End Further Info End Preamble Start Supplemental Information

SUPPLEMENTARY INFORMATION:

Discussion

We issued a supplemental notice of proposed rulemaking (SNPRM) to amend 14 CFR part 39 by adding an AD that would apply to certain The Boeing Company Model 767 airplanes. The SNPRM published in the Federal Register on August 1, 2013 (78 FR 46532). We preceded the SNPRM with a notice of proposed rulemaking (NPRM) that published in the Federal Register on June 6, 2008 (73 FR 32252). The NPRM proposed to require repetitive operational tests of the engine fuel suction feed of the fuel system, and other related testing if necessary. The NPRM was prompted by reports of two in-service occurrences on Model 737-400 airplanes of total loss of boost pump pressure of the fuel feed system, followed by loss of fuel system suction feed capability on one engine, and in-flight shutdown of the engine. Although the fuel system on Model 767 airplanes differs from the Model 737 with respect to the engine fuel feed system design, service data of transport category airplanes indicates that multi-engine flameouts have generally resulted from a common cause, such as fuel mismanagement, crew action that inadvertently shut off the fuel supply to the engines, exposure to common environmental conditions, or engine deterioration on all engines of the same type. Successful in-flight restart of the engines is dependent on adequate fuel being supplied to the engines, solely through engine fuel suction feed. Deterioration of the fuel plumbing system can lead to line (vacuum) losses, reducing the engine fuel suction feed capability; therefore, directed maintenance is necessary to ensure this system is functioning correctly in order to maintain continued safe flight of the airplane. The SNPRM proposed to revise the maintenance program to incorporate a revision to the Airworthiness Limitations section of the maintenance planning data (MPD) document, and to remove airplanes from the applicability. We are issuing this AD to detect and correct failure of the engine fuel suction feed capability of the fuel system, which could result in dual engine flameout, inability to restart the engines, and consequent forced landing of the airplane.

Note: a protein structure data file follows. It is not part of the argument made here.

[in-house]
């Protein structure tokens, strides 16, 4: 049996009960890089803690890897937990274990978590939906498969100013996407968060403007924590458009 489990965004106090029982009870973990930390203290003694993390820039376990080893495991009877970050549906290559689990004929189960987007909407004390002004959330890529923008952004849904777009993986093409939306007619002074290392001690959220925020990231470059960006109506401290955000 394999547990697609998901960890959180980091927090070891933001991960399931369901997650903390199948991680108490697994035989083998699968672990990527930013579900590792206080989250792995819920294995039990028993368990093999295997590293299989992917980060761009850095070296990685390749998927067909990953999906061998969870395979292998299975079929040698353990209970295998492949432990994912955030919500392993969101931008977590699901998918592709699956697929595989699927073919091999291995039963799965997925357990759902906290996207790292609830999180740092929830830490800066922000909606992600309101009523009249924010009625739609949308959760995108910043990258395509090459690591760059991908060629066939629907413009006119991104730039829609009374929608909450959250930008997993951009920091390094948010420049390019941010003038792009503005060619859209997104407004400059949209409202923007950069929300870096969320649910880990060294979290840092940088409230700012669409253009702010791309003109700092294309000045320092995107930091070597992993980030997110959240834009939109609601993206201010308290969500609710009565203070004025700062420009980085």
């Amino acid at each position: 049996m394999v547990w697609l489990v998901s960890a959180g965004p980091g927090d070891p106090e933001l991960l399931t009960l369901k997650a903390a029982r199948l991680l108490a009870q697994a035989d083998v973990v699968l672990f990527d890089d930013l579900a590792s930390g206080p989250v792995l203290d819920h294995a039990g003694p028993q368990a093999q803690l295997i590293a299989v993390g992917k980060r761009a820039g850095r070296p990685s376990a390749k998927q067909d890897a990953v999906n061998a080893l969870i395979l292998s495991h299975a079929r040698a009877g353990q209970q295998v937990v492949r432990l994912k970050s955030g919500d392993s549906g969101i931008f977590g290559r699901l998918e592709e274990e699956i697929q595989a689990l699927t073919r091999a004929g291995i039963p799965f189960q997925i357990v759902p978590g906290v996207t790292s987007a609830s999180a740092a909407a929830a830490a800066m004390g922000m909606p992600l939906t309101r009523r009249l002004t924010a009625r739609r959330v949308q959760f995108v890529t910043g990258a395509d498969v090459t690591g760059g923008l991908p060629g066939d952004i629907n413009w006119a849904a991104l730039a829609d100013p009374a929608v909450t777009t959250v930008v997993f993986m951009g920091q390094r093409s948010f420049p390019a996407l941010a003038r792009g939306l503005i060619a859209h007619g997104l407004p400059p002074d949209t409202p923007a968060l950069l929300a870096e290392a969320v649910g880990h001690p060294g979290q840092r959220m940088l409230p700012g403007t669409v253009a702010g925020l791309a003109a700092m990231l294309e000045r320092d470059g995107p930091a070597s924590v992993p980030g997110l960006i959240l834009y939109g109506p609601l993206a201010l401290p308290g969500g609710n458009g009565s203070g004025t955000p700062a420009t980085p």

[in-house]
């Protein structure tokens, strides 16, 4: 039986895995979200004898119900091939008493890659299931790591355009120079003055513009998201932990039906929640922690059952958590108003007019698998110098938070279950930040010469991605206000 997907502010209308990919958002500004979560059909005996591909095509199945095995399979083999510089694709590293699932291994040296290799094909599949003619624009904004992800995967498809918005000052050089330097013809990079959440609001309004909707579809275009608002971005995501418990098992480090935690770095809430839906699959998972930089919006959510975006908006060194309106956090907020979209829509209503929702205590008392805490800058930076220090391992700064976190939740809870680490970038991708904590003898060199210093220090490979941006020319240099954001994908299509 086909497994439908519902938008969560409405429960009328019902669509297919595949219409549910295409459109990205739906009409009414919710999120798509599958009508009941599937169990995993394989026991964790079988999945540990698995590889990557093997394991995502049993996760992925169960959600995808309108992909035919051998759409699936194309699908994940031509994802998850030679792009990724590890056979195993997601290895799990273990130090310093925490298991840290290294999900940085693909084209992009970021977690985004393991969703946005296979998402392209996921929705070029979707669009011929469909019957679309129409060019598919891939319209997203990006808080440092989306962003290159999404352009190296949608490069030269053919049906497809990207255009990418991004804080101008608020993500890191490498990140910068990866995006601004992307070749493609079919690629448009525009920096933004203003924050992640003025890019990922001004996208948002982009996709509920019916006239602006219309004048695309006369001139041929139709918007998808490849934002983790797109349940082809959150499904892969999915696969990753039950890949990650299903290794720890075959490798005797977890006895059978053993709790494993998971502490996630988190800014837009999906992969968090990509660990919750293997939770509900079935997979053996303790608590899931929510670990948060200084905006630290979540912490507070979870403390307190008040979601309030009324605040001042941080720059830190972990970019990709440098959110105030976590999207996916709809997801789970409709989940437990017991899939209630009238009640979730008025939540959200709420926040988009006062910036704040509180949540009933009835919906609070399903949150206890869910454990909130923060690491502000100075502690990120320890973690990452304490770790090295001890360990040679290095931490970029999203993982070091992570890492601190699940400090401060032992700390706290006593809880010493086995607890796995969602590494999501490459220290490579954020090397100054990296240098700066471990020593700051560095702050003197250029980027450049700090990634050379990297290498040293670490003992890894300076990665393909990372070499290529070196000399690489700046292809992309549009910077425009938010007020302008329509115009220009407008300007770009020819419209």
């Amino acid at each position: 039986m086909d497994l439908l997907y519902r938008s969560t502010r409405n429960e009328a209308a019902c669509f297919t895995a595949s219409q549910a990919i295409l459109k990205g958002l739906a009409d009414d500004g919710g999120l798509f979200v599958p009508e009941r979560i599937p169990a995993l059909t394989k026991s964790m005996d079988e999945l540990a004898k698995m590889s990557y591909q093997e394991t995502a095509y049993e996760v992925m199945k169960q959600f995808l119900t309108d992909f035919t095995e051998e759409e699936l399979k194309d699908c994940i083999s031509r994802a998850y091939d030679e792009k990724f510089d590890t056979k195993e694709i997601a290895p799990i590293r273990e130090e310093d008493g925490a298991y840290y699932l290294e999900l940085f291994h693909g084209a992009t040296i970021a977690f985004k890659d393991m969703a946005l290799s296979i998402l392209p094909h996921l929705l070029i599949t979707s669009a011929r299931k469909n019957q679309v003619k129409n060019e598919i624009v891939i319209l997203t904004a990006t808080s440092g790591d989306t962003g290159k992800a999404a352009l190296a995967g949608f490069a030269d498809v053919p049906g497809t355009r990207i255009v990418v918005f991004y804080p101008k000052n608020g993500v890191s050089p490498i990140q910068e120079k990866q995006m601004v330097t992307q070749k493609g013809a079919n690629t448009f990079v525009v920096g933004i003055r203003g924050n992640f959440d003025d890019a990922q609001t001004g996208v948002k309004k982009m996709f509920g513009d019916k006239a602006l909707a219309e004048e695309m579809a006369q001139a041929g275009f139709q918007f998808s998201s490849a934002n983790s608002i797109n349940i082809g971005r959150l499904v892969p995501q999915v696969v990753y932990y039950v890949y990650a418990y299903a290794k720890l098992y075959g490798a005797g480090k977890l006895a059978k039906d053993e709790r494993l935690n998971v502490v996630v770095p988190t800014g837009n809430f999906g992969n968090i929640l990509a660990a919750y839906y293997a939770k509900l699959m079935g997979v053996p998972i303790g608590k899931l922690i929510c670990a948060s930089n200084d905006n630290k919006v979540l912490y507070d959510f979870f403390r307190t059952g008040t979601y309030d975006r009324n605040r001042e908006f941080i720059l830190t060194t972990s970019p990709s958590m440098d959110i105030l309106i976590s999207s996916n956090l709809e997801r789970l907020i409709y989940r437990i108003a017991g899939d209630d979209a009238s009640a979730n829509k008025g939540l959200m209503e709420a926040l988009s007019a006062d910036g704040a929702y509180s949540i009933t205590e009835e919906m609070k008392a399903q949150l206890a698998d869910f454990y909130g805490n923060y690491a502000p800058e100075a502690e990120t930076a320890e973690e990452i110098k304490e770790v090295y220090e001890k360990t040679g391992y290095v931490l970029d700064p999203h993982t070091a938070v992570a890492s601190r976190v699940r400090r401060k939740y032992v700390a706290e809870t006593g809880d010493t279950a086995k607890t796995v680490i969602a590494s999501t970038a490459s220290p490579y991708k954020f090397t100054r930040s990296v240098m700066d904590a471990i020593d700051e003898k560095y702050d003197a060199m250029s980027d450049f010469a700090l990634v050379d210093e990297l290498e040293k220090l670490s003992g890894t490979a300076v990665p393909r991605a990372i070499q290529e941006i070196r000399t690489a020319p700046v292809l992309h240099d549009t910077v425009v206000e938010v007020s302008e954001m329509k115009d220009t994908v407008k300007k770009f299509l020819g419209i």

Comments

We gave the public the opportunity to participate in developing this AD. The following presents the comments received on the SNPRM (78 FR 46532, August 1, 2013) and the FAA's response to each comment.

Concurrence With the SNPRM (78 FR 46532, August 1, 2013)